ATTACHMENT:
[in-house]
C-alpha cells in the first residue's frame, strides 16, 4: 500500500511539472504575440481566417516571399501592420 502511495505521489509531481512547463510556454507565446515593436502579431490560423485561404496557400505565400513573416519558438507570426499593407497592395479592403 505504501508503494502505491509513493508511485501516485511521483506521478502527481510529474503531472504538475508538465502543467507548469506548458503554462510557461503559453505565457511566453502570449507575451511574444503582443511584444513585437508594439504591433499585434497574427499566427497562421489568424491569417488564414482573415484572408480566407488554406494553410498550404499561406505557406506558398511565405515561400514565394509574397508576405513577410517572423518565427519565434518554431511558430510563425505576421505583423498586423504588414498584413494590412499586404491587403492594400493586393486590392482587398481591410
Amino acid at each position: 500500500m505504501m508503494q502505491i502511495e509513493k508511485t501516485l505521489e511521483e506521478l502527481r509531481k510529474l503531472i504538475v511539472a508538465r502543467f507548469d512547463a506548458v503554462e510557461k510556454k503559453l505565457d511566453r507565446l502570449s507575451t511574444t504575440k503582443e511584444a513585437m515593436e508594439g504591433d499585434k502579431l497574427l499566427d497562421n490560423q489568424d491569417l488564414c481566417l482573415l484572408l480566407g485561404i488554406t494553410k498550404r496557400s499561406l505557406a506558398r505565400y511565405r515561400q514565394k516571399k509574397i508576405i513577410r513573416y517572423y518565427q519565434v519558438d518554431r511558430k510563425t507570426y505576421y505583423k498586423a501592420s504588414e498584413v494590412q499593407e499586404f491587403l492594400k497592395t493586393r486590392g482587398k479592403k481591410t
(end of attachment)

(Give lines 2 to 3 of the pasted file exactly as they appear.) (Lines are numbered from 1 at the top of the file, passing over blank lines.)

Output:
C-alpha cells in the first residue's frame, strides 16, 4: 500500500511539472504575440481566417516571399501592420 502511495505521489509531481512547463510556454507565446515593436502579431490560423485561404496557400505565400513573416519558438507570426499593407497592395479592403 505504501508503494502505491509513493508511485501516485511521483506521478502527481510529474503531472504538475508538465502543467507548469506548458503554462510557461503559453505565457511566453502570449507575451511574444503582443511584444513585437508594439504591433499585434497574427499566427497562421489568424491569417488564414482573415484572408480566407488554406494553410498550404499561406505557406506558398511565405515561400514565394509574397508576405513577410517572423518565427519565434518554431511558430510563425505576421505583423498586423504588414498584413494590412499586404491587403492594400493586393486590392482587398481591410
Amino acid at each position: 500500500m505504501m508503494q502505491i502511495e509513493k508511485t501516485l505521489e511521483e506521478l502527481r509531481k510529474l503531472i504538475v511539472a508538465r502543467f507548469d512547463a506548458v503554462e510557461k510556454k503559453l505565457d511566453r507565446l502570449s507575451t511574444t504575440k503582443e511584444a513585437m515593436e508594439g504591433d499585434k502579431l497574427l499566427d497562421n490560423q489568424d491569417l488564414c481566417l482573415l484572408l480566407g485561404i488554406t494553410k498550404r496557400s499561406l505557406a506558398r505565400y511565405r515561400q514565394k516571399k509574397i508576405i513577410r513573416y517572423y518565427q519565434v519558438d518554431r511558430k510563425t507570426y505576421y505583423k498586423a501592420s504588414e498584413v494590412q499593407e499586404f491587403l492594400k497592395t493586393r486590392g482587398k479592403k481591410t